Varro and I…
The keynote of my research career (paring things back to basics) has been the exploration of how best and most imaginatively to access and understand the role of the past in the present. As a Classicist, the ‘present’ in my sights is simultaneously the first centuries BCE/CE, and the twenty-first century, while the ‘past’ extends from the archaic worlds of Greece and Rome through to contemporary yesterdays.
My publications and research-led teaching have homed in on three key areas:
- the relationship between language, rhetoric, meaning, and sense of communicative self;
- what influential Roman citizens of the late Republic and early Principate made of changing nuances of citizenship and modes of available personal authority, within a self-consciously traditional identity;
- the role of the environment, natural and built, in enriching, challenging, and framing identity as a function of sense of place (what my English teacher taught us to call haecitas, when we studied Gerard Manley Hopkins…there’s a debt here to Scotus — see Giorgio Pini, writing in 2008).
How these strands converged at Varro takes me back to 2009, and a month spent alone in a friend’s apartment in Rome whilst I regained my sense of self (and equilibrium) in the wake of some serious ill-health. I had no stick on my back, just the time to read anything. I was putting the final touches to a book (Roman Landscape: Culture and Identity) and wanted to tackle something off the beaten track. It was a hot evening as I was skimming proofs and considering what to turn to when it struck me that one of the most often-cited but never-read items I could think of was Varro de Lingua Latina. Why not…? And so I did. Cover to cover (inasmuch as that works with a nonetheless lacunose author).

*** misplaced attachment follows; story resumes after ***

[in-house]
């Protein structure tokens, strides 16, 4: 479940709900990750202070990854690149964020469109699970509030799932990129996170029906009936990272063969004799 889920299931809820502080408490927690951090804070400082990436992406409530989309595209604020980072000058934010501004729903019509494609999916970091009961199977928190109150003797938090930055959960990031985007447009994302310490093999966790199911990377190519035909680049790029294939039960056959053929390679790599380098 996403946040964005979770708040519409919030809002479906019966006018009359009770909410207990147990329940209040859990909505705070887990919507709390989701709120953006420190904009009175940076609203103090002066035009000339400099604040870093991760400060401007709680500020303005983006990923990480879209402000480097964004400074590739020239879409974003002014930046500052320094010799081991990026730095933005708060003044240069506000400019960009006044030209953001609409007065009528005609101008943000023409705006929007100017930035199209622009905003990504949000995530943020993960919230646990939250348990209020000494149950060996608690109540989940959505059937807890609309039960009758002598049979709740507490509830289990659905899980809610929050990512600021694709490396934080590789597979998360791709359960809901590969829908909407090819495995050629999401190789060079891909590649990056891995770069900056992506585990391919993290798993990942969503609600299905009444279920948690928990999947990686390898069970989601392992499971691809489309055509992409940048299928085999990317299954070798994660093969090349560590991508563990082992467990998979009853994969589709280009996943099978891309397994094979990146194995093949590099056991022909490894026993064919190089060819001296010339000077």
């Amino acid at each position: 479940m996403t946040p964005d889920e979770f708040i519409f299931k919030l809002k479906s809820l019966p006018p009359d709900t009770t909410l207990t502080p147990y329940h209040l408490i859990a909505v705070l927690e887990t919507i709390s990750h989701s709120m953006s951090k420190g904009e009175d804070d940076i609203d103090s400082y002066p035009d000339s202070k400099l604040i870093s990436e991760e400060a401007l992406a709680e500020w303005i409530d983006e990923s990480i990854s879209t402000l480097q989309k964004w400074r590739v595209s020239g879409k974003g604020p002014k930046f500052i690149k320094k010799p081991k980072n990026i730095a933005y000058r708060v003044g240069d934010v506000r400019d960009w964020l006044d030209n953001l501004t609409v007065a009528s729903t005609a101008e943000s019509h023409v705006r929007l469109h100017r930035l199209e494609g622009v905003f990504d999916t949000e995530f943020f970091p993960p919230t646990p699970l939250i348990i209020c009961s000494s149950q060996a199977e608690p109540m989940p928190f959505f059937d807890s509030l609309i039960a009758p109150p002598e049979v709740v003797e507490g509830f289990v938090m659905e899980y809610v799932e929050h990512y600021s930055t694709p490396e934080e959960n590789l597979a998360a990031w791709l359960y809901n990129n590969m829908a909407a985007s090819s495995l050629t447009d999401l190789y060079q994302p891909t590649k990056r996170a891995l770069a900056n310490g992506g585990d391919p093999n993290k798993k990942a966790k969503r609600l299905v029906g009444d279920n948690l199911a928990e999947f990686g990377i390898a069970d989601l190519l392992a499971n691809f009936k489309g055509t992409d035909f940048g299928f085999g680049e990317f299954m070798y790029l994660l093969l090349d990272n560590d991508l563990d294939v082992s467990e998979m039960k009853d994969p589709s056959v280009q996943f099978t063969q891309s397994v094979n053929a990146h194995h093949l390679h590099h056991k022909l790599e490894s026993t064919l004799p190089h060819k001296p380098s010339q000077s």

From that sultry Roman evening, to 2018, with a long book floodlighting the delights of this text itself now working through the technicalities of book production, I worked through many stages. It is to these small-scale explorations that I turn for the next section of this blogpost…
[this post is evolving; check back if you’re interested in seeing where it leads!]
6 thoughts on “Three great luminaries…(or, ‘how I wrote the book’), Part I”
This sounds fascinating, and I can’t wait to read the book! I followed the link from twitter as I was, perhaps serendipitously, taking a wee break from writing a referee’s report on a piece discussing Caesar’s De Analogia. The matrix of politics, intellectual life, and creative output in the late republic is mesmerizing, and as you say, cultural *and* political upheaval. Thanks for posting. 🙂
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How lucky for me 🙂 I’m waiting on the copyediting for the book, so thought I’d use the slightly dead time this phase represents to have a go at synthesising all the spin-off and interim stages through which I got here. So what I’m going to do over the coming weeks is try to sum up the various articles/chapters published during the time I was working on the main book, and see if it actually helps me to conclude anything else…who knows!